Spreadsheets = A (Very) Brief History
Spreadsheet - Documentation
Type of Spreadsheet
Making Code Work
VBA Good Practise
Development Methodologies
Source Paper

Spreadsheet Good Practise



Today many businesses rely on reports or information produced by personal computer applications such as Microsoft's Excel. As a tool it's a very handy product, sometimes described as the Swiss Army Knife of business. Because of its adaptability it has found its way into all corners of business life. But like all tools it has to be used properly, and if it's not, then your business could be at risk.

I have been specialising in spreadsheet development for a number of years. I have worked in many organisations but I have never seen any generally accepted standards for documenting small system developments, such as those based on Excel and Access. As a matter of course I have documented my work and this paper will describe some of the methods I have used and others of which I am aware.

Many organisations recognise the lack of documentation relating to spreadsheets within both the development and production stages. Regulators are now demanding that all processes, including those involving spreadsheets, are documented to an adequate standard. Sarbanes Oxley requires that all spreadsheets should have sufficient documentation to enable an independent person to understand and use the spreadsheet model. Whilst the United Kingdom’s (UK) Financial Services Authority (FSA) is requiring documentation to a level so that “a knowledgeable, professional, financially aware person with ... modelling experience [could rebuild its] model based on the documentation” [Rxx001].

Documentation is not a popular topic within the spreadsheet domain. This article will make some suggestions as to why that might be the case.

To aid understanding of the background some of the available methods of documenting software are discussed in the appendices.

This paper will address the issue of documentation with proposals to help improve the current culture. It will suggest a set of core proposals on how to document spreadsheets which can be extended as required. The initial research has indicated that there appear to be no generally accepted methods in existence, so this paper brings together some of the more popular suggestions.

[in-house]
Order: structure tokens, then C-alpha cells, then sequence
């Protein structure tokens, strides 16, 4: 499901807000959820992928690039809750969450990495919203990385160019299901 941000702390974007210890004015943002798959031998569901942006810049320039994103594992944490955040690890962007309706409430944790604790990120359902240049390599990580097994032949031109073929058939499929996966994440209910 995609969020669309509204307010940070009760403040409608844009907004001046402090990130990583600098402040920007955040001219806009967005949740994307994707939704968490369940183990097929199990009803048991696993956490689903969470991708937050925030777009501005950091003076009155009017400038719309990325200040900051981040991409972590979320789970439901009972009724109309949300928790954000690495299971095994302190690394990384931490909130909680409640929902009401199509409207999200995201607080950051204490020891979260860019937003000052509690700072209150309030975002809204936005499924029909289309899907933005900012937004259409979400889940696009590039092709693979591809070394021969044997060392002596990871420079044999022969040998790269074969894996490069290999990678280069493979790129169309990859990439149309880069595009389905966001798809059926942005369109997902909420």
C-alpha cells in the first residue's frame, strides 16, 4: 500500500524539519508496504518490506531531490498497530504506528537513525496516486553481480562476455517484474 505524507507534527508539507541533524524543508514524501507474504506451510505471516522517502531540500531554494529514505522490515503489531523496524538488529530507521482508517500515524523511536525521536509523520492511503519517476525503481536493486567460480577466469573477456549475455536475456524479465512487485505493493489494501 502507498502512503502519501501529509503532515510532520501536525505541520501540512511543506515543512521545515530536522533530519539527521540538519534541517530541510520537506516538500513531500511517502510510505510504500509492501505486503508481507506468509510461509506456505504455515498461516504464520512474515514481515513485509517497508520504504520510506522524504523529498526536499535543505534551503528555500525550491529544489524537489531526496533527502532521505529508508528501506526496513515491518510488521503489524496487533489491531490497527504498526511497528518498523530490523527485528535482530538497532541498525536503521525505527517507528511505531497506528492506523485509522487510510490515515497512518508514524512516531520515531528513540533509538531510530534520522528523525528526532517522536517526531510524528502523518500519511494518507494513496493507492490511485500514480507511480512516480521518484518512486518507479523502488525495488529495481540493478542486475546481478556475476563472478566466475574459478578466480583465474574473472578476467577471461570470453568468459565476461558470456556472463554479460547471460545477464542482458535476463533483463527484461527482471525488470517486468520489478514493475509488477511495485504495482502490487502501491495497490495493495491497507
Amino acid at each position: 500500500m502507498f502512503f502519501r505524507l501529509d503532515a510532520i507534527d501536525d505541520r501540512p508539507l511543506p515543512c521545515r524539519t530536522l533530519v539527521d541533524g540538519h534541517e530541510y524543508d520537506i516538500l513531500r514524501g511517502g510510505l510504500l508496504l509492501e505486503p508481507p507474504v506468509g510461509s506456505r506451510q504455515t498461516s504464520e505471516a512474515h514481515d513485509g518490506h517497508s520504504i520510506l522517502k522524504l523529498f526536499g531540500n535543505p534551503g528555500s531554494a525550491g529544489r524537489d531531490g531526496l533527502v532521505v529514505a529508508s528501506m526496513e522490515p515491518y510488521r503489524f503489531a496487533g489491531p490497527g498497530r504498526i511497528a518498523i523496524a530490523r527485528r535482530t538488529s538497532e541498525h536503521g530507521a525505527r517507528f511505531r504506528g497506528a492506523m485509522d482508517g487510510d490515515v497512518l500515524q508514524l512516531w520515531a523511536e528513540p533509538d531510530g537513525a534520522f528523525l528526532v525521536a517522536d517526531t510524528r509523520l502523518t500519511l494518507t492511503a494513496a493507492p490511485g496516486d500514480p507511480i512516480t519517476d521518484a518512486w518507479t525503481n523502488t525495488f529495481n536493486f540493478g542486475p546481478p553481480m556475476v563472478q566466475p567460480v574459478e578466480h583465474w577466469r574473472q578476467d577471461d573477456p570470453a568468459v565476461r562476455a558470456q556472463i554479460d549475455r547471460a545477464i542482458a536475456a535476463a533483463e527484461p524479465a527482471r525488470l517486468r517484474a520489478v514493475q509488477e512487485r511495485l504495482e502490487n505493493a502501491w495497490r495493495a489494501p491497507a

“Spreadsheets offer the flexibility and ease of use of a desktop application, combined with the power to perform complex data analysis. As a result, spreadsheets are used to support critical business processes in most organizations ...  research indicates that over half of financial management reporting is performed with spreadsheets. Despite this, a disparity exists between the importance of spreadsheets to business processes and the level of corporate resources devoted to spreadsheet development, testing, and maintenance.

Organizations today are under considerable regulatory pressure to ensure that financial reporting processes are both transparent and well-documented. Three visible examples of such legislation are the Sarbanes-Oxley Act (United States, 2002), the Data Protection Act (European Union, 1998), and the Basel Capital Accord (Basel II, 2006), which together impact most publicly-traded companies around the world.

Microsoft 2007

Spreadsheets have never been well-documented, but now that regulators demand it industries and organisations are beginning to take the subject seriously. The End User Computing (EUC) issue has come to the fore after the introduction of compliance legislation such as SOX and the heightened vigilance of auditors [Alliy & Brown, 2008]

Through Solvency II, the need for strengthened requirements on capital adequacy and risk management, the insurance industry is being expected to ensure that all its processes and procedures are adequately documented [Ref023] so that “a knowledgeable, professional, financially aware person with capital modelling experience [could rebuild its] model[s] based on the documentation”.  The FSA does not define the limitations of the models, so it would seem to be fair to should proceed on the basis that anything impacting on the models is within the FSA’s scope.

[References to books and papers will be updated soon]


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Published: 22-August-2011
Last edited: 21-Aug-2012 16:44